Timely, Preventive Treatment Key to Patient Outcomes
After initially opening on February 1, Wang’s ward had several consecutive patients who had severe blood diseases, such as acute lymphocytic leukemia, severe aplastic anemia, multiple myeloma, and chronic myeloid leukemia, all of whom passed away. But they also saw older patients with hypertension and diabetes ― and even a 94-year-old ― who recovered.
“The doctors do not have magic drugs for patients, but they can at least provide symptomatic treatments, such as fluid and protein supplementation, anti-infection, steroids, and different levels of breathing support,” she said.
Treatment for COVID-19 in China follows the Guidance for Coronavirus Disease 2019, which was released by the National Health Commission of the People’s Republic of China and which is constantly updated, Wang said.
General treatment guidelines include rest, supportive treatment, antiviral treatment, the provision of adequate nutrition, keeping patients hydrated, monitoring vital signs, and delivering oxygen therapy.
“Treatment is adjusted according to changes in the national diagnosis and treatment plan, but use of abidol, anti-infection drugs, thymosin, acetylcysteine, and alpha-interferon nebulization have remained constant,” Wang said. “Later, chloroquine, Chinese medicine, and trastuzumab were added.” For critical cases, they also provide respiratory and circulation support, she said.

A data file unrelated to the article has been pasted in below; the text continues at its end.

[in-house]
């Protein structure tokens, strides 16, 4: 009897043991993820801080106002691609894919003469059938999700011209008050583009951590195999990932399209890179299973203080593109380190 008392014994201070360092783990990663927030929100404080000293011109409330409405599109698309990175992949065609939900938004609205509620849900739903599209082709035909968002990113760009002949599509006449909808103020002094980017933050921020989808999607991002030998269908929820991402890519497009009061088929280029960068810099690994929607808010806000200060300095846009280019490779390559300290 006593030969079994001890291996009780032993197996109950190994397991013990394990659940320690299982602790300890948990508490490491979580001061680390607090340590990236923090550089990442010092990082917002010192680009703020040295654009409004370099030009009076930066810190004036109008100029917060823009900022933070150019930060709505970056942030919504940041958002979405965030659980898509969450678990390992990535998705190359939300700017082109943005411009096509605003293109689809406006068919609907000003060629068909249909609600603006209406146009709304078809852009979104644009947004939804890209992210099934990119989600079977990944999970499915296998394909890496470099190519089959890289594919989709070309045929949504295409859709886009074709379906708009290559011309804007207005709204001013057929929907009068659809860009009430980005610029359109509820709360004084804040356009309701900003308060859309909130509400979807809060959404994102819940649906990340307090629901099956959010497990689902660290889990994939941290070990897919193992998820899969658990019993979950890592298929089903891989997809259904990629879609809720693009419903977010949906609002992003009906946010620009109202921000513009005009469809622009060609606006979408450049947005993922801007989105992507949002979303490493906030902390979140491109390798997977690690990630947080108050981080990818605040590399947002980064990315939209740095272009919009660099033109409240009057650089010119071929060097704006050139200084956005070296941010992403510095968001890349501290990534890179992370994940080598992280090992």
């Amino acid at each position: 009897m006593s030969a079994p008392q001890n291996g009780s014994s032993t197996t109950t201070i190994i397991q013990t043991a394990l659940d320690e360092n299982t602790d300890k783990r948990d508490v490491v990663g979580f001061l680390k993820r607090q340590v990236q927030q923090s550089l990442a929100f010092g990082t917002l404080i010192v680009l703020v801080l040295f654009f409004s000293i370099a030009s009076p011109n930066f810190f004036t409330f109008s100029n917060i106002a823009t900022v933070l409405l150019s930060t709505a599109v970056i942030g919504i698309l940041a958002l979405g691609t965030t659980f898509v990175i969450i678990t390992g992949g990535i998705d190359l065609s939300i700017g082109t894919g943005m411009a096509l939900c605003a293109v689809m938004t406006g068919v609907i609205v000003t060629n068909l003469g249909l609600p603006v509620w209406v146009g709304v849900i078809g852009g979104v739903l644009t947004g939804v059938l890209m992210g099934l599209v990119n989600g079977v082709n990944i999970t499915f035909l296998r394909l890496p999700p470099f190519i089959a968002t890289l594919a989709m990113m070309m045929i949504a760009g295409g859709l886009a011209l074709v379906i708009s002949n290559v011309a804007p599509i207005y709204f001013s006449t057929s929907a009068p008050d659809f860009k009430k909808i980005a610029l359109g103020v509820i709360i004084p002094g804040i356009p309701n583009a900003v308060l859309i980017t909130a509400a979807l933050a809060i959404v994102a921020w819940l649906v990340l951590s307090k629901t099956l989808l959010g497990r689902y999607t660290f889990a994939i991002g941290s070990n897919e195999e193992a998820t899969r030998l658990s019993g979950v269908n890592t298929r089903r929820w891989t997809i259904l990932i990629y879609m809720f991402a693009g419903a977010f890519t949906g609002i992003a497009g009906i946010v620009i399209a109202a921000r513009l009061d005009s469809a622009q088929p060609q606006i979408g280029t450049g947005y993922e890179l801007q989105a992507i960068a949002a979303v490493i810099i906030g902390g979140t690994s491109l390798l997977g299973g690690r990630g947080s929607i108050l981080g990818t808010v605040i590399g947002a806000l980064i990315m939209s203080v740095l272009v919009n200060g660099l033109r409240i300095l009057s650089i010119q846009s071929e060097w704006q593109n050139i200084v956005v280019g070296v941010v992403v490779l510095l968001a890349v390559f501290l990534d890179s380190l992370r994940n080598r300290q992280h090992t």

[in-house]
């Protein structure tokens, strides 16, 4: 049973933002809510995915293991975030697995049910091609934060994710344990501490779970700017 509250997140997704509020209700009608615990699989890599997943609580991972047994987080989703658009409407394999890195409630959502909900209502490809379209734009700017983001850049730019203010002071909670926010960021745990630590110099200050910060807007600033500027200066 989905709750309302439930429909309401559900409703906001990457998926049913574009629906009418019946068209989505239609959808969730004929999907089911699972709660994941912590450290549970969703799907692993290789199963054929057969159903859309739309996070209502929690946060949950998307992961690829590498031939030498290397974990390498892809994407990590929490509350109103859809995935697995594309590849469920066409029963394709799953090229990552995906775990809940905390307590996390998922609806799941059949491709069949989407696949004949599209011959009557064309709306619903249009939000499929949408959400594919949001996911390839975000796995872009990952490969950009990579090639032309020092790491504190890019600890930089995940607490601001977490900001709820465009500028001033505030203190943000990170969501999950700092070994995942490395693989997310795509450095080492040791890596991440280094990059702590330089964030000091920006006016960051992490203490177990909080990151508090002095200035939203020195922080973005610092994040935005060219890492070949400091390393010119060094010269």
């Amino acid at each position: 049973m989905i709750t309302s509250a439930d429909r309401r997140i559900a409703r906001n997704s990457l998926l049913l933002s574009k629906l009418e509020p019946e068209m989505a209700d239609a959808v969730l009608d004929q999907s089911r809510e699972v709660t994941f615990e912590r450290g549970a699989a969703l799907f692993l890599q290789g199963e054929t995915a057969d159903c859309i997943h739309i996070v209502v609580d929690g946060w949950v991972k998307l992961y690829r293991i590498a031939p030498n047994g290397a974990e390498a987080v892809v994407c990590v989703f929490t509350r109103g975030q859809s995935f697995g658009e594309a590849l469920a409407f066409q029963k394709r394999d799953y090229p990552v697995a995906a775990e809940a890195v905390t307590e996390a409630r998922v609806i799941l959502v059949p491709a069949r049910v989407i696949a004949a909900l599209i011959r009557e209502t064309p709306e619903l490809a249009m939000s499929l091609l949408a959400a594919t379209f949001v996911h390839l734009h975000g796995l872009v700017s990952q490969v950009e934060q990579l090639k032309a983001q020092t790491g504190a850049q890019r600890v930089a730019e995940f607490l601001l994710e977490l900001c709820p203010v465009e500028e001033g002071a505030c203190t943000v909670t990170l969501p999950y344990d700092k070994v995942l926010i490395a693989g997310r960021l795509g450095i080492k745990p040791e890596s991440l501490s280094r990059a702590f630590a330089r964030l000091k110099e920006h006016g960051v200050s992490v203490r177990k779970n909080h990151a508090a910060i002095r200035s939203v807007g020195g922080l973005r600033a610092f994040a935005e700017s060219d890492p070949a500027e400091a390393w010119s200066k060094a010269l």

Even after being on the front lines for close to 2 months, Wang can’t say for sure what works and what doesn’t. Some patients who were treated with certain antivirals recovered, she told Medscape Medical News, but at this point it’s hard to tell exactly what led to recovery and whether the same treatments would work for other patients. What is crucial, she said, is the close monitoring of symptoms and the timely use of respirators.
In late January and throughout February, China mobilized. Emergency specialty field hospitals were constructed, makeshift hospitals for mild and suspected cases were created, oxygen tanks were used to address the shortage of oxygen supply in hospitals, ventilators were shipped in, and 42,000 medical workers came to work on the front lines in Wuhan.
By late February, the number of patients discharged from the hospital had gradually increased, and beds began to free up. At that point, patients were largely able to receive timely treatment, Wang said.